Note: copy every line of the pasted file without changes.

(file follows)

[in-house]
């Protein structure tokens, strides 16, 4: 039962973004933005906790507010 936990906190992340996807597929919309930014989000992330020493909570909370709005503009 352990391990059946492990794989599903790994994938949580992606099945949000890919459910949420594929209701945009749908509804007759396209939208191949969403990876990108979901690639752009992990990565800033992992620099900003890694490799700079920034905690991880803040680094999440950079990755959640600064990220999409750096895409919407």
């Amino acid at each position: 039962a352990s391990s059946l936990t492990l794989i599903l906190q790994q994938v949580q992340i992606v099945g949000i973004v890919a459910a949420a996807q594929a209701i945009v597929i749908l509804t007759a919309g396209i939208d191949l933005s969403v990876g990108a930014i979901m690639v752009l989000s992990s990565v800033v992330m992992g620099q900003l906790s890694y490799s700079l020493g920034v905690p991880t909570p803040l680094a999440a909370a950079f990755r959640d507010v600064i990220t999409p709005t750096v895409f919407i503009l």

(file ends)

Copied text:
[in-house]
């Protein structure tokens, strides 16, 4: 039962973004933005906790507010 936990906190992340996807597929919309930014989000992330020493909570909370709005503009 352990391990059946492990794989599903790994994938949580992606099945949000890919459910949420594929209701945009749908509804007759396209939208191949969403990876990108979901690639752009992990990565800033992992620099900003890694490799700079920034905690991880803040680094999440950079990755959640600064990220999409750096895409919407």
């Amino acid at each position: 039962a352990s391990s059946l936990t492990l794989i599903l906190q790994q994938v949580q992340i992606v099945g949000i973004v890919a459910a949420a996807q594929a209701i945009v597929i749908l509804t007759a919309g396209i939208d191949l933005s969403v990876g990108a930014i979901m690639v752009l989000s992990s990565v800033v992330m992992g620099q900003l906790s890694y490799s700079l020493g920034v905690p991880t909570p803040l680094a999440a909370a950079f990755r959640d507010v600064i990220t999409p709005t750096v895409f919407i503009l």